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From: Mitchell Porter <mitch.domain.name.hidden>

Date: Sat, 21 Feb 1998 18:33:32 +1000 (EST)

WD:

*> On Fri, Feb 20, 1998 at 09:16:12PM +1000, Mitchell Porter wrote:
*

*> > But in that case 'world' can't be a fundamental concept, in the way
*

*> > that many-worlds would have it. The essence of many-worlds, I thought,
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*> > was that *there are many worlds*, and we-here exist in one of them;
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*> > and the substance of the theory should lie in making these concepts
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*> > precise. But if the concept of world can't be given a crisp,
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*> > nonapproximate (i.e. nonarbitrary) definition, then I can't see
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*> > what use it has in this context.
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*>
*

*> No, I think the essence of many-worlds is that there is no collapse, and
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*> that the UWF can be approximated as many worlds. The use, again, is as an
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*> intuition and computation aid. The problem with no collapse seems to be
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*> that the UWF quickly becomes very complex as it evolves. It's easier to
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*> think of it as a many independent, non-interfering worlds, even though
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*> that is only an approximation. In theory we don't really need the "world"
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*> concept. If we had enough computational resources we should be able to
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*> make predictions directly from the UWF without reference to worlds.
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*>
*

*> Let me try to summarize MWI:
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*>
*

*> 1. Physical reality is the UWF evolving according to the Schroedinger
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*> equation with no collapse.
*

*>
*

*> 2. The UWF can be approximated as many worlds.
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*>
*

*> 3. If physical reality was many worlds, then we would expect to see what
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*> we see.
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*>
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*> 4. If physical reality was the UWF, then we would also expect to see what
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*> we see (because of 2 and 3).
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*>
*

*> The reason we need "worlds" is to be able to derive 4, even though 1 and 4
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*> are what really matters, and they don't mention "worlds".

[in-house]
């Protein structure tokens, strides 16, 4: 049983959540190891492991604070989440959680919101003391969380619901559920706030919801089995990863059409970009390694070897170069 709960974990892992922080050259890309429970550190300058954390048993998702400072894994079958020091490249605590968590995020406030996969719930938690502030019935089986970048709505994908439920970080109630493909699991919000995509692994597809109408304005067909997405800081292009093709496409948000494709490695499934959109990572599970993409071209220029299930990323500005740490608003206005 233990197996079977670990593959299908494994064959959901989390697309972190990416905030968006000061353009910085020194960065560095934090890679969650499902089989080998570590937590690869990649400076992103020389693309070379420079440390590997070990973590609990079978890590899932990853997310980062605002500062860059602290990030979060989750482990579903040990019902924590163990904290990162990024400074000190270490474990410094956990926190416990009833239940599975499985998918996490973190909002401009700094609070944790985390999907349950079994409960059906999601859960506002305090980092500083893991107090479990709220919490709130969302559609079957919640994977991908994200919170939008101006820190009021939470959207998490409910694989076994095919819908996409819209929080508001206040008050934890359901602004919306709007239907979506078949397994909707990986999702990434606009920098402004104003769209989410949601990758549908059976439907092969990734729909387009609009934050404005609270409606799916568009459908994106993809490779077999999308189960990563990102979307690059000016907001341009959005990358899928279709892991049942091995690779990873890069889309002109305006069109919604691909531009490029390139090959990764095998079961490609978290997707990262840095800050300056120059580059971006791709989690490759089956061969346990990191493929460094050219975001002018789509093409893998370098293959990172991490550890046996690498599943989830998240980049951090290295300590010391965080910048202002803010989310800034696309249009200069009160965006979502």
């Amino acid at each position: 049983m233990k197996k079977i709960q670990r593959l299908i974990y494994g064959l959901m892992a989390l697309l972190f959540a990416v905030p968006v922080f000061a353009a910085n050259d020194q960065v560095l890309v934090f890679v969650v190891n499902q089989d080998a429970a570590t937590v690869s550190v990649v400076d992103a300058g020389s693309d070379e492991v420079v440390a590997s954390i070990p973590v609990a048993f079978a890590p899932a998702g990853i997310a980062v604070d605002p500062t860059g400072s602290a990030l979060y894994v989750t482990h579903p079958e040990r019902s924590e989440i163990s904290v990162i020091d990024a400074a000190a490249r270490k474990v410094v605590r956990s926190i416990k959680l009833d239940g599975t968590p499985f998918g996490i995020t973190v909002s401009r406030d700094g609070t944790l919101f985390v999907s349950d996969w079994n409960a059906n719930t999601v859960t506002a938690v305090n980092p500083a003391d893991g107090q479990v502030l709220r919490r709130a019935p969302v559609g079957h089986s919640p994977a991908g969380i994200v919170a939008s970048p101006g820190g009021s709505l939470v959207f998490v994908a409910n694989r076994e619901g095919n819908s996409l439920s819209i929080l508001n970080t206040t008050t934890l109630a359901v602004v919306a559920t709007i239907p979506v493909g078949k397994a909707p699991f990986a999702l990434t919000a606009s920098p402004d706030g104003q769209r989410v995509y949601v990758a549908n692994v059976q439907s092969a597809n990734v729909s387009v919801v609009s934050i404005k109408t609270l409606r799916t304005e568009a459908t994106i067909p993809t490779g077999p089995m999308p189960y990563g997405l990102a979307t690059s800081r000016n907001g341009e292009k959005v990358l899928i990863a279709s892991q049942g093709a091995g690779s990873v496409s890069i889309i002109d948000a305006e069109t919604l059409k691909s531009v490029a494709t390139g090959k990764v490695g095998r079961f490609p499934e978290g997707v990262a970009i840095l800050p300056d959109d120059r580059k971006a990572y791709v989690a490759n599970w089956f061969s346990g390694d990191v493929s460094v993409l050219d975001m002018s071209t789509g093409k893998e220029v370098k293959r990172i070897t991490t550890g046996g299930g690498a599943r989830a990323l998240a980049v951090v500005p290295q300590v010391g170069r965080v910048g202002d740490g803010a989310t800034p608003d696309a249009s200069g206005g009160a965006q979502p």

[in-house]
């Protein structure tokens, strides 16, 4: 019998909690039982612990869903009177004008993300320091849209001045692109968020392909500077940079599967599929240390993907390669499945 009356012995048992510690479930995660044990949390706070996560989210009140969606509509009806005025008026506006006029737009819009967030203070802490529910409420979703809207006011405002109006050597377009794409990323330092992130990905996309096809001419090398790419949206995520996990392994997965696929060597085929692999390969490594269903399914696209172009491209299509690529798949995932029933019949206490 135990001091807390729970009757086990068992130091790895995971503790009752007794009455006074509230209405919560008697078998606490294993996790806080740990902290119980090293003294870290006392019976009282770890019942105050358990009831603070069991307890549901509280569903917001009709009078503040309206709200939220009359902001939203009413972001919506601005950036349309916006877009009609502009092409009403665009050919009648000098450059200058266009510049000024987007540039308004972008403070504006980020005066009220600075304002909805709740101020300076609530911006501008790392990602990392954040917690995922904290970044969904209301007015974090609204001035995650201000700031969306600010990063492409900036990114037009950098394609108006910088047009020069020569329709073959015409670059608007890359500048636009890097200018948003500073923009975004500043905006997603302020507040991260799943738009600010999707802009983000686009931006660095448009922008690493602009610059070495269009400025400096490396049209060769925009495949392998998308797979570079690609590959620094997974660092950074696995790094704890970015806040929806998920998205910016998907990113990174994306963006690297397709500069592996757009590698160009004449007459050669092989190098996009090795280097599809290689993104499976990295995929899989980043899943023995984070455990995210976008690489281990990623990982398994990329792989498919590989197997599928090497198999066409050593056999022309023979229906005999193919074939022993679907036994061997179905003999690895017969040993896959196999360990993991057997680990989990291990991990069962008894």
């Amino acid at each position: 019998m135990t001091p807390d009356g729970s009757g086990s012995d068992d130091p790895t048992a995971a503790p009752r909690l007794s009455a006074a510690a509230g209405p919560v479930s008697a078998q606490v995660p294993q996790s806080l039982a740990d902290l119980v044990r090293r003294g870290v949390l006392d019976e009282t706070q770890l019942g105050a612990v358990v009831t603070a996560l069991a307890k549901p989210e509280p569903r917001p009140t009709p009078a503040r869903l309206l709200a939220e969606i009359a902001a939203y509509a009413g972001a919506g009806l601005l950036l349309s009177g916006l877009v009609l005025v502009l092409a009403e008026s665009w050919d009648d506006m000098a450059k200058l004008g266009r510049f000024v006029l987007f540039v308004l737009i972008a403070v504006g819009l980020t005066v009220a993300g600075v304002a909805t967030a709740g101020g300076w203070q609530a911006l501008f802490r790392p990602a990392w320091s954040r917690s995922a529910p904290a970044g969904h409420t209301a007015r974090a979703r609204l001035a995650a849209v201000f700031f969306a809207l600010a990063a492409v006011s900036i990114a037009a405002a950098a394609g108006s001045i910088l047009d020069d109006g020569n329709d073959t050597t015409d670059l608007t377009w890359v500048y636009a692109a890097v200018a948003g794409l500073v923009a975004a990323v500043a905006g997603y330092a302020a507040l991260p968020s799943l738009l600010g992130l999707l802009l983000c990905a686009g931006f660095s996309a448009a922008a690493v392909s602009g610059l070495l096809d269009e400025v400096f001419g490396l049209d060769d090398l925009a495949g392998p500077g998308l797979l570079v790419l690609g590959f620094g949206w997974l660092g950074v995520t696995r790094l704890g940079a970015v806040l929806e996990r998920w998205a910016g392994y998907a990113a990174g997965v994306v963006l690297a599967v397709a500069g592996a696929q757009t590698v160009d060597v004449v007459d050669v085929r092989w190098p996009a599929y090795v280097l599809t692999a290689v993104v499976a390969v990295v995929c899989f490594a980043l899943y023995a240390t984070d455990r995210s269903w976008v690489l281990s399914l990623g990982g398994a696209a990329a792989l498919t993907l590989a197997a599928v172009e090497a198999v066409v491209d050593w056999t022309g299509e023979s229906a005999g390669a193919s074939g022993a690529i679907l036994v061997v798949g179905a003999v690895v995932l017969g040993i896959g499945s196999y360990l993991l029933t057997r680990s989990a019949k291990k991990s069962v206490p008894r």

*

Aren't we-here supposed to be part of a world? But how can we

be part of an approximation? Is there no *exact* concept of 'world' about

which one can say, not just 'it's an approximation', but 'it's real'?

*> > In that case, they won't affect each other at all, thanks to the
*

*> > linearity of the Schroedinger equation. c_0 and c_1 will evolve
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*> > independently of each other.
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*>
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*> Yes, they evolve independently, but they still "affect" each other in the
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*> sense that they interfere (minimally) with each other. (BTW, I think you
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*> mean PSI_0 and PSI_1, since c_0 and c_1 are fixed coefficients.)
*

Yes, my last statement was a silly one, although true - they will "evolve"

by not changing! But in the specific case we are discussing, I don't see

how you can defend the claim that they affect each other. Your

mathematical criterion may possibly measure some form of correlation,

but that's a non-causal relation between worlds, and one having no

impact at all on their individual evolutions.

*> I know there are some real experts on the MWI on this list. Please let me
*

*> know if I'm on the right track.
*

-mitch

http://www.thehub.com.au/~mitch

Received on Sat Feb 21 1998 - 00:34:04 PST

Date: Sat, 21 Feb 1998 18:33:32 +1000 (EST)

WD:

Aren't we-here supposed to be part of a world? But how can we

be part of an approximation? Is there no *exact* concept of 'world' about

which one can say, not just 'it's an approximation', but 'it's real'?

Yes, my last statement was a silly one, although true - they will "evolve"

by not changing! But in the specific case we are discussing, I don't see

how you can defend the claim that they affect each other. Your

mathematical criterion may possibly measure some form of correlation,

but that's a non-causal relation between worlds, and one having no

impact at all on their individual evolutions.

-mitch

http://www.thehub.com.au/~mitch

Received on Sat Feb 21 1998 - 00:34:04 PST

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